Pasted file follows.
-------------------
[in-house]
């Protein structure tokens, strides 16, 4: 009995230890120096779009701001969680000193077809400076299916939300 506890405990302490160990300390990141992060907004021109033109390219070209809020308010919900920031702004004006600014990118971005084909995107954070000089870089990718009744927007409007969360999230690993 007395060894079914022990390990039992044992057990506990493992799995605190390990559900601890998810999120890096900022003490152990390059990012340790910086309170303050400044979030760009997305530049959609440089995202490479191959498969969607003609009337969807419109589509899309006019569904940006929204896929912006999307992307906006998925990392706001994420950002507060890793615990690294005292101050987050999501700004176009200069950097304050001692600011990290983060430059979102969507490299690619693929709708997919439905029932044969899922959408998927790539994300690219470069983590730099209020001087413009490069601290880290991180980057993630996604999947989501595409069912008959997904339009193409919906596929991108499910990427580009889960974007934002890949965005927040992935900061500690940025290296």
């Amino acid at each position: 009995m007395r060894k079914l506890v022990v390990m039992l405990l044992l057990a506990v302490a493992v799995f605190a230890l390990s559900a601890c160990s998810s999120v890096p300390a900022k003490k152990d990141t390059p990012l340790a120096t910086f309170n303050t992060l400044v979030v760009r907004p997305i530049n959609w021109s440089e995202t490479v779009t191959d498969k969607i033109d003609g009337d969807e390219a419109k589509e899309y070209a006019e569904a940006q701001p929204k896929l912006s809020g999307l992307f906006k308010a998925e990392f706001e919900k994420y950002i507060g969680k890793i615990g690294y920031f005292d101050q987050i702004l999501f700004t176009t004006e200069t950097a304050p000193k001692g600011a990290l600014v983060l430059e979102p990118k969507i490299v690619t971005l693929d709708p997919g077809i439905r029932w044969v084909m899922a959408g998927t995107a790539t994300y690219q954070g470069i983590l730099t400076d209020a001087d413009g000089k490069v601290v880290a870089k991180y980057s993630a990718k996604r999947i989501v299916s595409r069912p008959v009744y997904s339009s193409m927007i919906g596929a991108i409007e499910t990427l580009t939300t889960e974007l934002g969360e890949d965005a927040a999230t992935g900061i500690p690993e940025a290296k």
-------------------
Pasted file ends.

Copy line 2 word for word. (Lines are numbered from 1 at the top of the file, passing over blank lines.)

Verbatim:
């Protein structure tokens, strides 16, 4: 009995230890120096779009701001969680000193077809400076299916939300 506890405990302490160990300390990141992060907004021109033109390219070209809020308010919900920031702004004006600014990118971005084909995107954070000089870089990718009744927007409007969360999230690993 007395060894079914022990390990039992044992057990506990493992799995605190390990559900601890998810999120890096900022003490152990390059990012340790910086309170303050400044979030760009997305530049959609440089995202490479191959498969969607003609009337969807419109589509899309006019569904940006929204896929912006999307992307906006998925990392706001994420950002507060890793615990690294005292101050987050999501700004176009200069950097304050001692600011990290983060430059979102969507490299690619693929709708997919439905029932044969899922959408998927790539994300690219470069983590730099209020001087413009490069601290880290991180980057993630996604999947989501595409069912008959997904339009193409919906596929991108499910990427580009889960974007934002890949965005927040992935900061500690940025290296």